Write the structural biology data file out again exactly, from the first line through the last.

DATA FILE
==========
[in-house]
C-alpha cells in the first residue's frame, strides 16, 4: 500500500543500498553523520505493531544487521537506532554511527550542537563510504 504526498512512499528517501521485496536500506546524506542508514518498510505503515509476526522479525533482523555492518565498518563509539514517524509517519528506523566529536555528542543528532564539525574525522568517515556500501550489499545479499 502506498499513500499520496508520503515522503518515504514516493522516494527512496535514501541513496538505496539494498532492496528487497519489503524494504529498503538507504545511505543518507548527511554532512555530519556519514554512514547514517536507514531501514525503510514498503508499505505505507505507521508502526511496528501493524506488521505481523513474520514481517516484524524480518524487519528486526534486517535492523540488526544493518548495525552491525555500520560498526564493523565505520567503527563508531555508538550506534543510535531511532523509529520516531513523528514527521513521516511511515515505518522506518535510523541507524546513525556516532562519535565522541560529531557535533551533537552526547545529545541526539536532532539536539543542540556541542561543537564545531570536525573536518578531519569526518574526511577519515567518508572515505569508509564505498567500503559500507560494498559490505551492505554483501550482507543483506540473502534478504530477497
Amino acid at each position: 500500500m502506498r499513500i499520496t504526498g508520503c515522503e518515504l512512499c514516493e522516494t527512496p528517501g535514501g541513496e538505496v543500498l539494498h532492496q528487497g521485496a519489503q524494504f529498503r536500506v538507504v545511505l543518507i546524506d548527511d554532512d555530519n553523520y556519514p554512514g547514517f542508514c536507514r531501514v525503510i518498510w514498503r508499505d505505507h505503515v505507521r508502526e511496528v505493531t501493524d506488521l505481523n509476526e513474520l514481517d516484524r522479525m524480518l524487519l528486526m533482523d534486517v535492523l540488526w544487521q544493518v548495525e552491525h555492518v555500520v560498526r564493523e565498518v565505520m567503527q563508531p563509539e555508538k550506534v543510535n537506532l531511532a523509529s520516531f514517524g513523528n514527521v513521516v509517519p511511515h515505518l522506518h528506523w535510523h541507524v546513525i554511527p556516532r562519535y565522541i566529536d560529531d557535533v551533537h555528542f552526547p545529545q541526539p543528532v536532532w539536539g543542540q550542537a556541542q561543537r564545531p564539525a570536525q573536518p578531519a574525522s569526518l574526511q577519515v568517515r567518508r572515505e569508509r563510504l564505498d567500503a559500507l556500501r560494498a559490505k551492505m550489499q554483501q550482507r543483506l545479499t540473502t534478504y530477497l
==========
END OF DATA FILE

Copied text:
[in-house]
C-alpha cells in the first residue's frame, strides 16, 4: 500500500543500498553523520505493531544487521537506532554511527550542537563510504 504526498512512499528517501521485496536500506546524506542508514518498510505503515509476526522479525533482523555492518565498518563509539514517524509517519528506523566529536555528542543528532564539525574525522568517515556500501550489499545479499 502506498499513500499520496508520503515522503518515504514516493522516494527512496535514501541513496538505496539494498532492496528487497519489503524494504529498503538507504545511505543518507548527511554532512555530519556519514554512514547514517536507514531501514525503510514498503508499505505505507505507521508502526511496528501493524506488521505481523513474520514481517516484524524480518524487519528486526534486517535492523540488526544493518548495525552491525555500520560498526564493523565505520567503527563508531555508538550506534543510535531511532523509529520516531513523528514527521513521516511511515515505518522506518535510523541507524546513525556516532562519535565522541560529531557535533551533537552526547545529545541526539536532532539536539543542540556541542561543537564545531570536525573536518578531519569526518574526511577519515567518508572515505569508509564505498567500503559500507560494498559490505551492505554483501550482507543483506540473502534478504530477497
Amino acid at each position: 500500500m502506498r499513500i499520496t504526498g508520503c515522503e518515504l512512499c514516493e522516494t527512496p528517501g535514501g541513496e538505496v543500498l539494498h532492496q528487497g521485496a519489503q524494504f529498503r536500506v538507504v545511505l543518507i546524506d548527511d554532512d555530519n553523520y556519514p554512514g547514517f542508514c536507514r531501514v525503510i518498510w514498503r508499505d505505507h505503515v505507521r508502526e511496528v505493531t501493524d506488521l505481523n509476526e513474520l514481517d516484524r522479525m524480518l524487519l528486526m533482523d534486517v535492523l540488526w544487521q544493518v548495525e552491525h555492518v555500520v560498526r564493523e565498518v565505520m567503527q563508531p563509539e555508538k550506534v543510535n537506532l531511532a523509529s520516531f514517524g513523528n514527521v513521516v509517519p511511515h515505518l522506518h528506523w535510523h541507524v546513525i554511527p556516532r562519535y565522541i566529536d560529531d557535533v551533537h555528542f552526547p545529545q541526539p543528532v536532532w539536539g543542540q550542537a556541542q561543537r564545531p564539525a570536525q573536518p578531519a574525522s569526518l574526511q577519515v568517515r567518508r572515505e569508509r563510504l564505498d567500503a559500507l556500501r560494498a559490505k551492505m550489499q554483501q550482507r543483506l545479499t540473502t534478504y530477497l